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Detecting the High Level Similarities in Software Implementation Process Using Clone Miner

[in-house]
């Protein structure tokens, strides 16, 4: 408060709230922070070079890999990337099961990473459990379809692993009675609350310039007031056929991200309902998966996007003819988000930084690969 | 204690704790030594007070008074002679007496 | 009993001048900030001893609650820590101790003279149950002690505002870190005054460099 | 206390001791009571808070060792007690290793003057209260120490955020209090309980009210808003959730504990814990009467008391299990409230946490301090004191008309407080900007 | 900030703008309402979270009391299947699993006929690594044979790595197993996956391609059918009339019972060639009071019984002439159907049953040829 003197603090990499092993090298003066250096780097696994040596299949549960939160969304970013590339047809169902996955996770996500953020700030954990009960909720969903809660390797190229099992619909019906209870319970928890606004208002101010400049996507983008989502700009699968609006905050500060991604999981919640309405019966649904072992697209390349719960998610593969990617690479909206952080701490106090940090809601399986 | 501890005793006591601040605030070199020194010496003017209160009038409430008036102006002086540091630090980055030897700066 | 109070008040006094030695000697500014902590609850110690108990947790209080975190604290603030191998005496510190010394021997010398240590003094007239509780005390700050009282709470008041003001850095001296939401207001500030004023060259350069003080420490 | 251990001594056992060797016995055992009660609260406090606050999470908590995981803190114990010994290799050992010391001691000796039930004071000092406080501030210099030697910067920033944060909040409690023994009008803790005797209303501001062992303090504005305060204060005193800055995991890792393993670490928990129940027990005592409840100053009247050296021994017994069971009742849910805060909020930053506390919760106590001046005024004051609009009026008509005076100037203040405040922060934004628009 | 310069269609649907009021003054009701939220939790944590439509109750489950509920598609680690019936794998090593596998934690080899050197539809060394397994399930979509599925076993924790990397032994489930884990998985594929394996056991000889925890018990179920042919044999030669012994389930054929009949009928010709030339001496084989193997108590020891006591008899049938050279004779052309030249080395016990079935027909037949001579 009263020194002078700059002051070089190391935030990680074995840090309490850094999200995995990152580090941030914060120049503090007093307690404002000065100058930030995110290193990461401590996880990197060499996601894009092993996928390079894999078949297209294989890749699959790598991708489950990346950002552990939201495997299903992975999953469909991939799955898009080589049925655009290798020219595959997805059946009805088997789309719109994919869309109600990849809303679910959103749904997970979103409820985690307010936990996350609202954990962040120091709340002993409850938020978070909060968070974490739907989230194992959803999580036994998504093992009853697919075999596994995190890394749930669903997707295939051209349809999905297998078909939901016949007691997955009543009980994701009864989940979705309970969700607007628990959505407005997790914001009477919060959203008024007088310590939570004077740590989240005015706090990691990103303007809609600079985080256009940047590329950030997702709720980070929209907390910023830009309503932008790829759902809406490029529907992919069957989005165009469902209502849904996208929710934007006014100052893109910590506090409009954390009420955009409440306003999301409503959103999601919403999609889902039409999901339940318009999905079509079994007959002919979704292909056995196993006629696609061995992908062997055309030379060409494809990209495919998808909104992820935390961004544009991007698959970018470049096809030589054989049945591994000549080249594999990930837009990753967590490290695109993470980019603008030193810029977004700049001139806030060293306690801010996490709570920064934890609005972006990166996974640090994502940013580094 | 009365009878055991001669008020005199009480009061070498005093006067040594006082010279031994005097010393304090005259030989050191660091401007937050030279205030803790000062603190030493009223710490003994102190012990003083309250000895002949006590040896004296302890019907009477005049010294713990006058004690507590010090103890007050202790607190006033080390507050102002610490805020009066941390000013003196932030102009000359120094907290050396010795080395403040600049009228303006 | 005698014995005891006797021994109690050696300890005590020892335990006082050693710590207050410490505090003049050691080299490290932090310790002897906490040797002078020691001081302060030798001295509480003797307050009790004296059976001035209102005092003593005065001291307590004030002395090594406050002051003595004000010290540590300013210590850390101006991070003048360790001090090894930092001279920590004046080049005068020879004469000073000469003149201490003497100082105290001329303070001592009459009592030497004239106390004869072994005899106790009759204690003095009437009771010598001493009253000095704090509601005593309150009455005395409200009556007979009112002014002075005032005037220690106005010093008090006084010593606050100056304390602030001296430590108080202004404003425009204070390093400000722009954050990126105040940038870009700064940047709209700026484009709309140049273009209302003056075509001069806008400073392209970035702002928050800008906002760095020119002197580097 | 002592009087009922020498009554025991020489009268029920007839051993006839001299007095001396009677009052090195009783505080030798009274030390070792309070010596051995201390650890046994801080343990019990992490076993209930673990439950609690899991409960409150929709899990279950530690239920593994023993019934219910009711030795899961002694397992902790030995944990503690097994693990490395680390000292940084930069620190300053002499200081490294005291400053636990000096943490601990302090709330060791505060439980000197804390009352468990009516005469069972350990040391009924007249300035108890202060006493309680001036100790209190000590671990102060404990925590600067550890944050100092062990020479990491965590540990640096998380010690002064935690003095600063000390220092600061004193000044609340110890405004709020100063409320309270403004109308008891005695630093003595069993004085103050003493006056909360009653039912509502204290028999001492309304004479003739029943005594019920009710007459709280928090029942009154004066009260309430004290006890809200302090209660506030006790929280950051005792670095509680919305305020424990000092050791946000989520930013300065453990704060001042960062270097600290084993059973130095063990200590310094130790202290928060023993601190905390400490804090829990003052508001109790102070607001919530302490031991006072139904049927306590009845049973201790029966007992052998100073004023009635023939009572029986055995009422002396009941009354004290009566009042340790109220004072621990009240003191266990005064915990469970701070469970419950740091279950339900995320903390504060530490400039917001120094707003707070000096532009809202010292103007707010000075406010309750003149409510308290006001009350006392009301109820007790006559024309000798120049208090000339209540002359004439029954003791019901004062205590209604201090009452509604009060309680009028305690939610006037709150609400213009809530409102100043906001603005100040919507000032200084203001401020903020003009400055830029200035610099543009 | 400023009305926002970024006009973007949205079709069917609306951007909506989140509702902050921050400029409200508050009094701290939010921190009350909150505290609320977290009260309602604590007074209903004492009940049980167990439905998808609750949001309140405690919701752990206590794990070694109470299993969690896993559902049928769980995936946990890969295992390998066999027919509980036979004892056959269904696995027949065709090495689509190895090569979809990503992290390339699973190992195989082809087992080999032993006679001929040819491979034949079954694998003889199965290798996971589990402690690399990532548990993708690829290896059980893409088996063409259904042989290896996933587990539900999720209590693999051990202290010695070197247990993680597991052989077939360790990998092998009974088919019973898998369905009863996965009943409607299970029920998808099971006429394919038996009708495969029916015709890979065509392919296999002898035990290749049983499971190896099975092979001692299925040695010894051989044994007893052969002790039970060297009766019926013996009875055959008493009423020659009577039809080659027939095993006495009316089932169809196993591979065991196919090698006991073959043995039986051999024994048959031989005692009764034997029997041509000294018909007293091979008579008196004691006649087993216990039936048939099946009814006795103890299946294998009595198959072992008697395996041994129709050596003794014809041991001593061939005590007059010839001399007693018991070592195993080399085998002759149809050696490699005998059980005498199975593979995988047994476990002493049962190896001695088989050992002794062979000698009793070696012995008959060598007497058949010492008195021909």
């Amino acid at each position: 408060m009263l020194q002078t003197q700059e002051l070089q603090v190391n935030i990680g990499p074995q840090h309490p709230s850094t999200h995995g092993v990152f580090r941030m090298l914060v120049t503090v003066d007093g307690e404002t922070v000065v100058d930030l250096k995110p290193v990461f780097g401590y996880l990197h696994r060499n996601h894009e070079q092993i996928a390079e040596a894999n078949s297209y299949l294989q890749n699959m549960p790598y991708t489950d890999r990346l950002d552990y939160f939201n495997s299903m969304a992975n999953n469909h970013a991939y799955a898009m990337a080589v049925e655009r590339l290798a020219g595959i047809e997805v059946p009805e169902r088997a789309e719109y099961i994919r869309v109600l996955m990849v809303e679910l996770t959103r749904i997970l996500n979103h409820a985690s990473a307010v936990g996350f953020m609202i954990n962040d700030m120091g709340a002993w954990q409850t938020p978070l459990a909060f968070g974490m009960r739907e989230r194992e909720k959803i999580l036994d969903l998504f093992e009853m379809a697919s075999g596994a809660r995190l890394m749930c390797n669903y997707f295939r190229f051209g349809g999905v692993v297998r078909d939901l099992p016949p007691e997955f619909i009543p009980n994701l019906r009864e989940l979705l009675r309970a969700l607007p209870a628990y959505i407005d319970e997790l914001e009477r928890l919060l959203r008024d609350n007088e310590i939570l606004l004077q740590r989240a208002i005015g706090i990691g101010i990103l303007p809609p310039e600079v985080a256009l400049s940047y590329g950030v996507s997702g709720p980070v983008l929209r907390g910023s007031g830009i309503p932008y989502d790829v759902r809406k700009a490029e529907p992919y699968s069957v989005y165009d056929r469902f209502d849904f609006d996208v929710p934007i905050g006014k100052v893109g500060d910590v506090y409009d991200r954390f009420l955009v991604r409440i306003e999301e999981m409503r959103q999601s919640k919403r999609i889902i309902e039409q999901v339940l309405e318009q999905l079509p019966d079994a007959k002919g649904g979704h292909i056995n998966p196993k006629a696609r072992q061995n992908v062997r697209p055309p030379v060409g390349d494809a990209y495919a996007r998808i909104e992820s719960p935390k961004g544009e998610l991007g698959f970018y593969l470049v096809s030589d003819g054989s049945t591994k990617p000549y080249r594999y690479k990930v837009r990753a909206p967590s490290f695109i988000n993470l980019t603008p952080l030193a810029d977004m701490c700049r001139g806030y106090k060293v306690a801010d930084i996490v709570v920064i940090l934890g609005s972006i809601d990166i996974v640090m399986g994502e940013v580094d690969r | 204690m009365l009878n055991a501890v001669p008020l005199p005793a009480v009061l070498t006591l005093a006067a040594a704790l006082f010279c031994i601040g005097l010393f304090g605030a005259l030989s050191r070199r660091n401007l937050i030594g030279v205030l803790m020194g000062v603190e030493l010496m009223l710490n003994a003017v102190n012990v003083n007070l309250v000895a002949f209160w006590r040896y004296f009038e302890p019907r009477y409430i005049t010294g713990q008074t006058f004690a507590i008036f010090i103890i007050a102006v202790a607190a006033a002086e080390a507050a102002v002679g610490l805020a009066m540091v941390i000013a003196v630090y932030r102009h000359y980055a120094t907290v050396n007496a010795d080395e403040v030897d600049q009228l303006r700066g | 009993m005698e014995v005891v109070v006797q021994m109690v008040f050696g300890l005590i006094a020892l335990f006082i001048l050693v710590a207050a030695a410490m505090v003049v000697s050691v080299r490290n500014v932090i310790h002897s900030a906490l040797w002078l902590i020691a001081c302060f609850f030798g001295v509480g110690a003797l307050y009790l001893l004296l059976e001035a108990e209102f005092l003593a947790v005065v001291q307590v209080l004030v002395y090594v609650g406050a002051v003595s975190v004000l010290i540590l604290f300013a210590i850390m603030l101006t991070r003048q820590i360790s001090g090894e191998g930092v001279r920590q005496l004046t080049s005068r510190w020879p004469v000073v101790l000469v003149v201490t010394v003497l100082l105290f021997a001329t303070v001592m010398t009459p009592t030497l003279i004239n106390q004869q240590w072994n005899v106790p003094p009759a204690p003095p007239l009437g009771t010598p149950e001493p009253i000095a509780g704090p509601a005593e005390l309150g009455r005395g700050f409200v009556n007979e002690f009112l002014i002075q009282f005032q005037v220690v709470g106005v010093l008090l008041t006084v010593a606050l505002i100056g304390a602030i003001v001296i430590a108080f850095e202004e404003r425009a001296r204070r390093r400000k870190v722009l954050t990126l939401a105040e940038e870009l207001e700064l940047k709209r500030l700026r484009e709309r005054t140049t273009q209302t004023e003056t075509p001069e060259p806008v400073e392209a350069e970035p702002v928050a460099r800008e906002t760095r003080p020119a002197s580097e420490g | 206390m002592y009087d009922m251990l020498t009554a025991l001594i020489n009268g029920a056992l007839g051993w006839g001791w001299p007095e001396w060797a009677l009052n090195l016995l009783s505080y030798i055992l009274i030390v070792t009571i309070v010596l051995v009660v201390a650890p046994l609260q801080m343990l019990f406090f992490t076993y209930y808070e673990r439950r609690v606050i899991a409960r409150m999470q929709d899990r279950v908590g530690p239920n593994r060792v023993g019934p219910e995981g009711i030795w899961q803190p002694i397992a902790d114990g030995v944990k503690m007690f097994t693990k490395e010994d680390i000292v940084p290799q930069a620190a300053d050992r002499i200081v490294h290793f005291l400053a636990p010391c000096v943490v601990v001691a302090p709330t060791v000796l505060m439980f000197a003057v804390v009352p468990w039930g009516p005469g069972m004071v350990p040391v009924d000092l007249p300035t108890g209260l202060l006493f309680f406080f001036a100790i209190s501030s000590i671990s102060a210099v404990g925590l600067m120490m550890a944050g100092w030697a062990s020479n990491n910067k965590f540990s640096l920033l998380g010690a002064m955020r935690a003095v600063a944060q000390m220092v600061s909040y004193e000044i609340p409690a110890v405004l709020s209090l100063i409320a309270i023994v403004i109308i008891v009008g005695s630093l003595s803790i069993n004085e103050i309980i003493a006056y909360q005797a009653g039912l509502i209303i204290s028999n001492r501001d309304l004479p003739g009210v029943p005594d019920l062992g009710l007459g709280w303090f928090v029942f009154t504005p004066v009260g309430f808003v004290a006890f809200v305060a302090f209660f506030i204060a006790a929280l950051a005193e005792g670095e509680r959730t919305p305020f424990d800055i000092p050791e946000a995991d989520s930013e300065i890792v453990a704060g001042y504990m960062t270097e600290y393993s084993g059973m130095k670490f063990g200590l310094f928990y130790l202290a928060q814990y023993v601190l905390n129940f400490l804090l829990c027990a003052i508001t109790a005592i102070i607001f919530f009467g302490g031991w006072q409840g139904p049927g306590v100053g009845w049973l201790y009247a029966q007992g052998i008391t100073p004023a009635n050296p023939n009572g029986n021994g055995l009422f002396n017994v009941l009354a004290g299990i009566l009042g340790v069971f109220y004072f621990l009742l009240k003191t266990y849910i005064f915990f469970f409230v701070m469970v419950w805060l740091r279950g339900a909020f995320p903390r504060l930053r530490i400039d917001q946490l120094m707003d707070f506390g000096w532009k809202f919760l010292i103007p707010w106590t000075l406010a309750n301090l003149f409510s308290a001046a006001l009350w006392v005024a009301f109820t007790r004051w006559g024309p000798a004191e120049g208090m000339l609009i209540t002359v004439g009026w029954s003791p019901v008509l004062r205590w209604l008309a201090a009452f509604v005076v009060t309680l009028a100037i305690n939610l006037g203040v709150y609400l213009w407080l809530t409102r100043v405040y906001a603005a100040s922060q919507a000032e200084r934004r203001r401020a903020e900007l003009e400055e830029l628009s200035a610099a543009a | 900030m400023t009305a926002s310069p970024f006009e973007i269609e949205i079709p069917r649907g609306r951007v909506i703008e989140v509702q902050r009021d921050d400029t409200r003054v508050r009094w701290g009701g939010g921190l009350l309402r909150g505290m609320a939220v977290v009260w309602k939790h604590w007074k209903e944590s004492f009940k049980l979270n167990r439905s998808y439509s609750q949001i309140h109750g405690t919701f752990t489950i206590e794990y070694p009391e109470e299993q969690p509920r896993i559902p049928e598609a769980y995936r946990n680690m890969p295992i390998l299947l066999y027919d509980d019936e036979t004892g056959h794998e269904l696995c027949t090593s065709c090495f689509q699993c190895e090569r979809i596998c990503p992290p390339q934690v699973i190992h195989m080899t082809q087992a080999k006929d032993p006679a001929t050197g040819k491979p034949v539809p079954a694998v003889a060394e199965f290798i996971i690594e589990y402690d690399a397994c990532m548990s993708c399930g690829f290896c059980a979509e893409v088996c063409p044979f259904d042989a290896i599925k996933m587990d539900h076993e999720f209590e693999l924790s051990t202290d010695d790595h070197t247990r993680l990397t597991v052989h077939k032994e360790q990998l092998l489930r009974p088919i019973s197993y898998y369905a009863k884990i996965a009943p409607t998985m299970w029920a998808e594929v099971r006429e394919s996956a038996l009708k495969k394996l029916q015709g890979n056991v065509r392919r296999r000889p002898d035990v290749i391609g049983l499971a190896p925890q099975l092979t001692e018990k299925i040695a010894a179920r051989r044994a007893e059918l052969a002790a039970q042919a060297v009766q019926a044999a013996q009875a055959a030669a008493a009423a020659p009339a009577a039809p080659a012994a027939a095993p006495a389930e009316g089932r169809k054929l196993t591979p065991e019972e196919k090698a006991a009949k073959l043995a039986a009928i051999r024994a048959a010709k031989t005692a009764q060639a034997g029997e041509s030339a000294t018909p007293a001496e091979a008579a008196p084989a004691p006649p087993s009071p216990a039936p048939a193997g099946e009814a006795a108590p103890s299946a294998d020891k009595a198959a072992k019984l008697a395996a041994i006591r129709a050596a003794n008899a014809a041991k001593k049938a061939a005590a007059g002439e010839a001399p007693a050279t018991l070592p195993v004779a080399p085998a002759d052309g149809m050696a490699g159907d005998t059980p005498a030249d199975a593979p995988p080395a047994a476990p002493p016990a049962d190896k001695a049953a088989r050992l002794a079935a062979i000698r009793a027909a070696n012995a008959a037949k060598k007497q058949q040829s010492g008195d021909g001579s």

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Detecting the High Level Similarities in Software Implementation Process Using Clone Miner